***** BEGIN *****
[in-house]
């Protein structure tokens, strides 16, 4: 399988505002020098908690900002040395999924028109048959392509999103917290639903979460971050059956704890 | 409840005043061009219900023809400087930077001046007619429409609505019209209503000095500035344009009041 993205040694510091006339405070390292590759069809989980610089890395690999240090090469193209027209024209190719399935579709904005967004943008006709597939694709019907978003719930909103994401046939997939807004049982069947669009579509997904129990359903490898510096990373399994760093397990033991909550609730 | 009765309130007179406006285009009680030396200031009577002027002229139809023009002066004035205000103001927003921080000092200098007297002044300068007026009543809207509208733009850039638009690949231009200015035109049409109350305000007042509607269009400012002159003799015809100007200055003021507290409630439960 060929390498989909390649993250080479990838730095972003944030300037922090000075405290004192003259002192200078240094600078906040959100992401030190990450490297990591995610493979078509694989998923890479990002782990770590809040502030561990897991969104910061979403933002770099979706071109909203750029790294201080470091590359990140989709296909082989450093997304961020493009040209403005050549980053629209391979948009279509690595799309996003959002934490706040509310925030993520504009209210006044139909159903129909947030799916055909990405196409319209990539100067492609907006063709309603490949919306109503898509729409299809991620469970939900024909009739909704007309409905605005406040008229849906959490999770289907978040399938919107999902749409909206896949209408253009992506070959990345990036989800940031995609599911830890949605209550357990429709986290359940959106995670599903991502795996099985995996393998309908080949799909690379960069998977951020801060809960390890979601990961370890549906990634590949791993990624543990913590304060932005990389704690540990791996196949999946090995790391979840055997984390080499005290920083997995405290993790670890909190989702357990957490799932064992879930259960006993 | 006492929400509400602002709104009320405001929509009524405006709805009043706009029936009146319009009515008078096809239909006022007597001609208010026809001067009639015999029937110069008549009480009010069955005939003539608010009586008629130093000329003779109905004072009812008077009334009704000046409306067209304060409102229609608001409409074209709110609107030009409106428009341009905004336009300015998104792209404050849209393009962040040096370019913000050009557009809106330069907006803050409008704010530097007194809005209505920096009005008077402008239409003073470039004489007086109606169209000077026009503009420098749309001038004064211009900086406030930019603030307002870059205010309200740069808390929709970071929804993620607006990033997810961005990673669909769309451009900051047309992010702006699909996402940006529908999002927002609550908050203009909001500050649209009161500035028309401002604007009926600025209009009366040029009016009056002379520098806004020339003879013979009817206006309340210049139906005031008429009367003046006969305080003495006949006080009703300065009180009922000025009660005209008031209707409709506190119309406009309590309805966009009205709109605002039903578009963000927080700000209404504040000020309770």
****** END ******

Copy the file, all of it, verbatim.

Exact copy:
[in-house]
């Protein structure tokens, strides 16, 4: 399988505002020098908690900002040395999924028109048959392509999103917290639903979460971050059956704890 | 409840005043061009219900023809400087930077001046007619429409609505019209209503000095500035344009009041 993205040694510091006339405070390292590759069809989980610089890395690999240090090469193209027209024209190719399935579709904005967004943008006709597939694709019907978003719930909103994401046939997939807004049982069947669009579509997904129990359903490898510096990373399994760093397990033991909550609730 | 009765309130007179406006285009009680030396200031009577002027002229139809023009002066004035205000103001927003921080000092200098007297002044300068007026009543809207509208733009850039638009690949231009200015035109049409109350305000007042509607269009400012002159003799015809100007200055003021507290409630439960 060929390498989909390649993250080479990838730095972003944030300037922090000075405290004192003259002192200078240094600078906040959100992401030190990450490297990591995610493979078509694989998923890479990002782990770590809040502030561990897991969104910061979403933002770099979706071109909203750029790294201080470091590359990140989709296909082989450093997304961020493009040209403005050549980053629209391979948009279509690595799309996003959002934490706040509310925030993520504009209210006044139909159903129909947030799916055909990405196409319209990539100067492609907006063709309603490949919306109503898509729409299809991620469970939900024909009739909704007309409905605005406040008229849906959490999770289907978040399938919107999902749409909206896949209408253009992506070959990345990036989800940031995609599911830890949605209550357990429709986290359940959106995670599903991502795996099985995996393998309908080949799909690379960069998977951020801060809960390890979601990961370890549906990634590949791993990624543990913590304060932005990389704690540990791996196949999946090995790391979840055997984390080499005290920083997995405290993790670890909190989702357990957490799932064992879930259960006993 | 006492929400509400602002709104009320405001929509009524405006709805009043706009029936009146319009009515008078096809239909006022007597001609208010026809001067009639015999029937110069008549009480009010069955005939003539608010009586008629130093000329003779109905004072009812008077009334009704000046409306067209304060409102229609608001409409074209709110609107030009409106428009341009905004336009300015998104792209404050849209393009962040040096370019913000050009557009809106330069907006803050409008704010530097007194809005209505920096009005008077402008239409003073470039004489007086109606169209000077026009503009420098749309001038004064211009900086406030930019603030307002870059205010309200740069808390929709970071929804993620607006990033997810961005990673669909769309451009900051047309992010702006699909996402940006529908999002927002609550908050203009909001500050649209009161500035028309401002604007009926600025209009009366040029009016009056002379520098806004020339003879013979009817206006309340210049139906005031008429009367003046006969305080003495006949006080009703300065009180009922000025009660005209008031209707409709506190119309406009309590309805966009009205709109605002039903578009963000927080700000209404504040000020309770």